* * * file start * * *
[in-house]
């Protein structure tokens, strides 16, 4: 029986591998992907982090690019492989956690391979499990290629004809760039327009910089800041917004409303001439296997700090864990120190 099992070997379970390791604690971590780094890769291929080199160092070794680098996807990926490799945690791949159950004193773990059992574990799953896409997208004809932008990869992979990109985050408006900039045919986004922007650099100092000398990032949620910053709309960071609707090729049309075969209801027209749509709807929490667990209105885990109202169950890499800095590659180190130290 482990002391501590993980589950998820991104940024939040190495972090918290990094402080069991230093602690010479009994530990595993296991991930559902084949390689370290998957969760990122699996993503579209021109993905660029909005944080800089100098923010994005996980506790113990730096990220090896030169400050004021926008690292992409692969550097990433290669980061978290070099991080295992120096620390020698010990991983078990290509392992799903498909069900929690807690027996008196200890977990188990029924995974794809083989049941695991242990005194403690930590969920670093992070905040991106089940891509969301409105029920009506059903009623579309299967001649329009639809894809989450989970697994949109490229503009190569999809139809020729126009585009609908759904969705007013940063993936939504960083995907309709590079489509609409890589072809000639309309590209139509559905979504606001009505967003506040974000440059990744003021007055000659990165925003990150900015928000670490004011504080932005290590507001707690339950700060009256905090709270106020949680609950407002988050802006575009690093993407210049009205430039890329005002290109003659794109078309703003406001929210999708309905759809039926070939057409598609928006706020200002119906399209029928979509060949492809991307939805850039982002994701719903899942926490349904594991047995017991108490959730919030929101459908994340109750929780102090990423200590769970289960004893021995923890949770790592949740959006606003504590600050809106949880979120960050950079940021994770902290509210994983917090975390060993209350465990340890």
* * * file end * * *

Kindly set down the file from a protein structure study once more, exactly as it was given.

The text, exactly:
[in-house]
């Protein structure tokens, strides 16, 4: 029986591998992907982090690019492989956690391979499990290629004809760039327009910089800041917004409303001439296997700090864990120190 099992070997379970390791604690971590780094890769291929080199160092070794680098996807990926490799945690791949159950004193773990059992574990799953896409997208004809932008990869992979990109985050408006900039045919986004922007650099100092000398990032949620910053709309960071609707090729049309075969209801027209749509709807929490667990209105885990109202169950890499800095590659180190130290 482990002391501590993980589950998820991104940024939040190495972090918290990094402080069991230093602690010479009994530990595993296991991930559902084949390689370290998957969760990122699996993503579209021109993905660029909005944080800089100098923010994005996980506790113990730096990220090896030169400050004021926008690292992409692969550097990433290669980061978290070099991080295992120096620390020698010990991983078990290509392992799903498909069900929690807690027996008196200890977990188990029924995974794809083989049941695991242990005194403690930590969920670093992070905040991106089940891509969301409105029920009506059903009623579309299967001649329009639809894809989450989970697994949109490229503009190569999809139809020729126009585009609908759904969705007013940063993936939504960083995907309709590079489509609409890589072809000639309309590209139509559905979504606001009505967003506040974000440059990744003021007055000659990165925003990150900015928000670490004011504080932005290590507001707690339950700060009256905090709270106020949680609950407002988050802006575009690093993407210049009205430039890329005002290109003659794109078309703003406001929210999708309905759809039926070939057409598609928006706020200002119906399209029928979509060949492809991307939805850039982002994701719903899942926490349904594991047995017991108490959730919030929101459908994340109750929780102090990423200590769970289960004893021995923890949770790592949740959006606003504590600050809106949880979120960050950079940021994770902290509210994983917090975390060993209350465990340890």